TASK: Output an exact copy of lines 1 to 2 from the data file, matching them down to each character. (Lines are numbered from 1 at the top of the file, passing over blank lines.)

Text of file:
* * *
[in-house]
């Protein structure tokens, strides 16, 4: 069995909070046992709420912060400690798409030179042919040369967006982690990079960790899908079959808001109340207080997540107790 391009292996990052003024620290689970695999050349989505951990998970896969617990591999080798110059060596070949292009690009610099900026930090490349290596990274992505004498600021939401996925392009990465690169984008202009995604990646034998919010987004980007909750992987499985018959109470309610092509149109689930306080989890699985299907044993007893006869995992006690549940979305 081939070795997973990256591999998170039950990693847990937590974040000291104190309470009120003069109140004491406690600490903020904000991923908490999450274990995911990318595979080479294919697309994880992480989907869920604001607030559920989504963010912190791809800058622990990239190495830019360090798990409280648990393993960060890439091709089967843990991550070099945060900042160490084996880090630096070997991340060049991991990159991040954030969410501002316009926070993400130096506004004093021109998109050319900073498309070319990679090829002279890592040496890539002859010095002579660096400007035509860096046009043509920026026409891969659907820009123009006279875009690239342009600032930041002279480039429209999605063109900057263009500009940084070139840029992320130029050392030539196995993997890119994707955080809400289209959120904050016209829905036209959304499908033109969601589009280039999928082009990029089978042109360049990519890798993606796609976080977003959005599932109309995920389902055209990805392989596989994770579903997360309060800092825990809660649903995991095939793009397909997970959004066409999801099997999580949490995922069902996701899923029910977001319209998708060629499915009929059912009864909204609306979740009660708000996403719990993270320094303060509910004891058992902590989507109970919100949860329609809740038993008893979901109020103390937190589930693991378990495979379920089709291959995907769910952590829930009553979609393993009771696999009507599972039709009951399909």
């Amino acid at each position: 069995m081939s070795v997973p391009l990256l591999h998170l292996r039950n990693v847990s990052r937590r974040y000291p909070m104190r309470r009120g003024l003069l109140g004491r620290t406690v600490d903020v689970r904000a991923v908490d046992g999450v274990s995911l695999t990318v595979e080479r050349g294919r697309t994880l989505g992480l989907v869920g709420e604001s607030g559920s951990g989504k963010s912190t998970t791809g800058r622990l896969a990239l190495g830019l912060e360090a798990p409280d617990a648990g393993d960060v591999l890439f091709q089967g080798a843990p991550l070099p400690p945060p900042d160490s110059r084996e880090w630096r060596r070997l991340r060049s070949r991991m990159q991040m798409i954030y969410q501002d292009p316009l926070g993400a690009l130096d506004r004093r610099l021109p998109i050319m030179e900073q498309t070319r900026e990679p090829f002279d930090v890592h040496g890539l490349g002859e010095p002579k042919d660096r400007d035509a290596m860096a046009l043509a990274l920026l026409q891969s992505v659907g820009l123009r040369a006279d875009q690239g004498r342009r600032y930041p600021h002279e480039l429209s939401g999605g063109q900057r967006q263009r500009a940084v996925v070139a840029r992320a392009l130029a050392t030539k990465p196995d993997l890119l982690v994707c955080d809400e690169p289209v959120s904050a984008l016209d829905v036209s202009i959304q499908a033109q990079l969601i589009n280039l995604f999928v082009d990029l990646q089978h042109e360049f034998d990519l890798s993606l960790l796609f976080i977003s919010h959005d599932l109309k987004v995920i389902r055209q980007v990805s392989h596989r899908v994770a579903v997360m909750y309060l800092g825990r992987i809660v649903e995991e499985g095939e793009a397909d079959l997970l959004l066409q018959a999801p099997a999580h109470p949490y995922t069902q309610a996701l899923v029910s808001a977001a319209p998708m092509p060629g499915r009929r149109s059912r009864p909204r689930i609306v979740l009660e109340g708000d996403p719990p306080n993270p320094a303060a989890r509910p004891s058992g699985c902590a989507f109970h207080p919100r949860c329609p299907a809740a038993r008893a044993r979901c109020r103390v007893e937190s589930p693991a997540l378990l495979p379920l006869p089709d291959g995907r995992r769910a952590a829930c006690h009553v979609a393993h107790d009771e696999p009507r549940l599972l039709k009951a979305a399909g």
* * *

[in-house]
């Protein structure tokens, strides 16, 4: 069995909070046992709420912060400690798409030179042919040369967006982690990079960790899908079959808001109340207080997540107790 391009292996990052003024620290689970695999050349989505951990998970896969617990591999080798110059060596070949292009690009610099900026930090490349290596990274992505004498600021939401996925392009990465690169984008202009995604990646034998919010987004980007909750992987499985018959109470309610092509149109689930306080989890699985299907044993007893006869995992006690549940979305 081939070795997973990256591999998170039950990693847990937590974040000291104190309470009120003069109140004491406690600490903020904000991923908490999450274990995911990318595979080479294919697309994880992480989907869920604001607030559920989504963010912190791809800058622990990239190495830019360090798990409280648990393993960060890439091709089967843990991550070099945060900042160490084996880090630096070997991340060049991991990159991040954030969410501002316009926070993400130096506004004093021109998109050319900073498309070319990679090829002279890592040496890539002859010095002579660096400007035509860096046009043509920026026409891969659907820009123009006279875009690239342009600032930041002279480039429209999605063109900057263009500009940084070139840029992320130029050392030539196995993997890119994707955080809400289209959120904050016209829905036209959304499908033109969601589009280039999928082009990029089978042109360049990519890798993606796609976080977003959005599932109309995920389902055209990805392989596989994770579903997360309060800092825990809660649903995991095939793009397909997970959004066409999801099997999580949490995922069902996701899923029910977001319209998708060629499915009929059912009864909204609306979740009660708000996403719990993270320094303060509910004891058992902590989507109970919100949860329609809740038993008893979901109020103390937190589930693991378990495979379920089709291959995907769910952590829930009553979609393993009771696999009507599972039709009951399909």